Ideal Home Life - online book

A valuable and well-organized system for home education(homeschooling) 3 to 12 years.

Home Main Menu Order Support About Search

Share page  

Previous Contents Next

The front player now puts his slippered hands upon the table and begins to keep time, while the other performer follows suit with his hands.
The Dwarf can be used either to tell fortunes, make jokes, or ask riddles, and if the performers act their parts well, the guests will laugh very heartily.
Puss in the Corner
This game is really for five players only, but, by a little arrangement, six or seven children can take part in the fun.
Four players take their places in the different corners of the room, whilst the fifth stands in the middle. If a greater number of children wish to play, other parts of the room must be named "corners,'' so that there is a corner for every one.
The fun consists in the players trying to change places without being caught; but they are bound to call "Puss, puss," first, and to beckon to the one they wish to change with. Direct­ly they leave their corners, the player in the center tries to get into one of them.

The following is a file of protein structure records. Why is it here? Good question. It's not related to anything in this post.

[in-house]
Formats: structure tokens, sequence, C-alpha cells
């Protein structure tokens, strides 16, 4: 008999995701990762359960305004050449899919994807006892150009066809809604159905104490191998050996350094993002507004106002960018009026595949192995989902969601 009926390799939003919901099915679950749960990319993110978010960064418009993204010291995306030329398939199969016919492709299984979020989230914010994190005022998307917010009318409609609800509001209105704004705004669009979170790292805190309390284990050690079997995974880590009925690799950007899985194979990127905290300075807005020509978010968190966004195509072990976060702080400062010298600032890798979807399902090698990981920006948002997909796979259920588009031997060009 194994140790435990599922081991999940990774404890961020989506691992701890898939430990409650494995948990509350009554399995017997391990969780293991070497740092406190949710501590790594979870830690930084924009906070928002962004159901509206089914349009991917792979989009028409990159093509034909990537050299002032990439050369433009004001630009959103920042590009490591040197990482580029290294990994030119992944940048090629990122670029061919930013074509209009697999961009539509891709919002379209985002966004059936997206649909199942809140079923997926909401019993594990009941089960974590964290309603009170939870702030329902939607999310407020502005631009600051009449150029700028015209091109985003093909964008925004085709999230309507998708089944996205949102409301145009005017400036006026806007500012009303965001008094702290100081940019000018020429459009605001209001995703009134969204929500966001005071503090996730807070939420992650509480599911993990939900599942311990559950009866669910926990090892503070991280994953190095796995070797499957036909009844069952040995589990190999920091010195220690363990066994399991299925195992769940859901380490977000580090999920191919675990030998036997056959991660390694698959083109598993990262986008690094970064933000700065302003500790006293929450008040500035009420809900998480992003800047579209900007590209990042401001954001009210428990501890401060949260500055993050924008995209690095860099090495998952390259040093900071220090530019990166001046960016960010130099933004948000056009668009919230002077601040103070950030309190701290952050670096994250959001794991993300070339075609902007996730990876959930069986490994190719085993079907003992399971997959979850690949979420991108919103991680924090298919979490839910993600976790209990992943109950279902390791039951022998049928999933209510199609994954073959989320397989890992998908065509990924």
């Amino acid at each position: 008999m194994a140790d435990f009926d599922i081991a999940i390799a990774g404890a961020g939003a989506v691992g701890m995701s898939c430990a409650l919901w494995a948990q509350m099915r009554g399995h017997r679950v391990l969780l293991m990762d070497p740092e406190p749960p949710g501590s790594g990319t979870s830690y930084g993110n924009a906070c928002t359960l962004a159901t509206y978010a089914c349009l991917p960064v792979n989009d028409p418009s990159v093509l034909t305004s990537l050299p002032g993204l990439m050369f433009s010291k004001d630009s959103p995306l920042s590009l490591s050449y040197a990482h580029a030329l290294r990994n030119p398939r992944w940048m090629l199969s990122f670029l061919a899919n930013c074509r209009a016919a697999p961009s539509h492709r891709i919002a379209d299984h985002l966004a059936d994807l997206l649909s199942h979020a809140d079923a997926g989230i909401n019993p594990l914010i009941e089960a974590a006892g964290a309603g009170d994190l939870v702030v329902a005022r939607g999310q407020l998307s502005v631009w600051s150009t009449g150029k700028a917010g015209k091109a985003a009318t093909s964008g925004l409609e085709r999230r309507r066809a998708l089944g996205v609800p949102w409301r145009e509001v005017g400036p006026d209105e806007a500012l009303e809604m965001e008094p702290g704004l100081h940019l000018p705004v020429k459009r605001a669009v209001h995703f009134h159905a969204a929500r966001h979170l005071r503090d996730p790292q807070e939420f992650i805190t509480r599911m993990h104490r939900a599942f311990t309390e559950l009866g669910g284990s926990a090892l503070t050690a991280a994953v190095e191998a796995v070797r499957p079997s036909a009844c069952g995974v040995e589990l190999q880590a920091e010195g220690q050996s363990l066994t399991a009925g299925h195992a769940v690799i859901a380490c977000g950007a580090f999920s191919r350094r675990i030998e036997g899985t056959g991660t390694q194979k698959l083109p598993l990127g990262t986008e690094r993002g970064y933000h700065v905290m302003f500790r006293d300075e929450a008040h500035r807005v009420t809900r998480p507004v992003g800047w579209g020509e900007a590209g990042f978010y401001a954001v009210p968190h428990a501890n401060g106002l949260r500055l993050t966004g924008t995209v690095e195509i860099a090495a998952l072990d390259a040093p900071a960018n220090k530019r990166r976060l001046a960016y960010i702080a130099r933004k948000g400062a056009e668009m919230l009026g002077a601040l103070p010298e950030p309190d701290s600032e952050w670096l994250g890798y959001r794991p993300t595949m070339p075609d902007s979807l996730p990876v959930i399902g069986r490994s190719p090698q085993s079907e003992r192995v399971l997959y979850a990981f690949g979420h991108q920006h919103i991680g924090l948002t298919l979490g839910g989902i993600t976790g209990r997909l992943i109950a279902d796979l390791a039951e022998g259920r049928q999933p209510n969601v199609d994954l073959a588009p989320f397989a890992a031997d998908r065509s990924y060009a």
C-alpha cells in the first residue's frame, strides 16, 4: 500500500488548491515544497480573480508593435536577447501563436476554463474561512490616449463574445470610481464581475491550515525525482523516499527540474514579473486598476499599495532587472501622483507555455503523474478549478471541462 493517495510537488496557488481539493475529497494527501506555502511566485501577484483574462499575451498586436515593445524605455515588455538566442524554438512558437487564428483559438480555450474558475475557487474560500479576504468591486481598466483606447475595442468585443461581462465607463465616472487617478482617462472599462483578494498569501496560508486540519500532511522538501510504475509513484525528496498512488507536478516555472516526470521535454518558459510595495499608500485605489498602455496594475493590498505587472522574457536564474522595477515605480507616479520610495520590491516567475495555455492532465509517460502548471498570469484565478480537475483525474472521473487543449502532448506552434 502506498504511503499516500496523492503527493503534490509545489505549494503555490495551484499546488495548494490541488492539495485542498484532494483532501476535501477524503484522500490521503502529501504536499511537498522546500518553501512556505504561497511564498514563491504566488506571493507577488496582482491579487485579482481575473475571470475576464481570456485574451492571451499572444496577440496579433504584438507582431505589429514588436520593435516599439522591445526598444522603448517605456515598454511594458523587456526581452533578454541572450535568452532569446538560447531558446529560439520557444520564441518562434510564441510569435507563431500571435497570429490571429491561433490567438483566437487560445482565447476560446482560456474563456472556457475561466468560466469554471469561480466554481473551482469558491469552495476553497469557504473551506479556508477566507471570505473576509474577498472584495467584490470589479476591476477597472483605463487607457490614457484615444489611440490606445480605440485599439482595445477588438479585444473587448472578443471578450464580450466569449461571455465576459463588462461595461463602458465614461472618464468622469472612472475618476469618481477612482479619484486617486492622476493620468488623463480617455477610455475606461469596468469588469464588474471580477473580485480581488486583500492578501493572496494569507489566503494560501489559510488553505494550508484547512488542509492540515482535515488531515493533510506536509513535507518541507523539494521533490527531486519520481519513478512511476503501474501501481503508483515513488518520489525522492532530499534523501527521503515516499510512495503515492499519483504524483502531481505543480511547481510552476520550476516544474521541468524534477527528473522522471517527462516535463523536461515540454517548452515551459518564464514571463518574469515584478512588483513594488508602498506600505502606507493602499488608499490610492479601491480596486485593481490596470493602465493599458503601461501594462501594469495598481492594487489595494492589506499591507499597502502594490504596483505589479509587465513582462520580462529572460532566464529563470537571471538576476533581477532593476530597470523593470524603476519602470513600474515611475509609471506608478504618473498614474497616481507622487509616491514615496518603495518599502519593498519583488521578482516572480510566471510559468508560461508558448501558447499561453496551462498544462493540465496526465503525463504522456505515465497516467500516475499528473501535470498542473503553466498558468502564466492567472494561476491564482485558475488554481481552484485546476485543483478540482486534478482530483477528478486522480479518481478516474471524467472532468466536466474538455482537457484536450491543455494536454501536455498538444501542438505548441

When the center player succeeds in getting into a corner,the one who has been displaced has to take his place in the middle of the room.
Blind Man's Buff
In the olden times this game was known by the name of "Hoodman Blind," as in those days the child that was chosen to be "blind man" had a hood placed over his head, which was fastened at the back of the neck.
In the present day the game is called "Blind Man's Buff," and very popular it is among young folk.
Before beginning to play, the middle of the room should be cleared, the chairs placed against the wall, and all toys and footstools put out of the way. The child having been selected who is to be "Blind Man" or "Buff," is blindfolded. He is then asked the question: "How many horses has your father got?" The answer is "Three," and to the question: "What
Previous Contents Next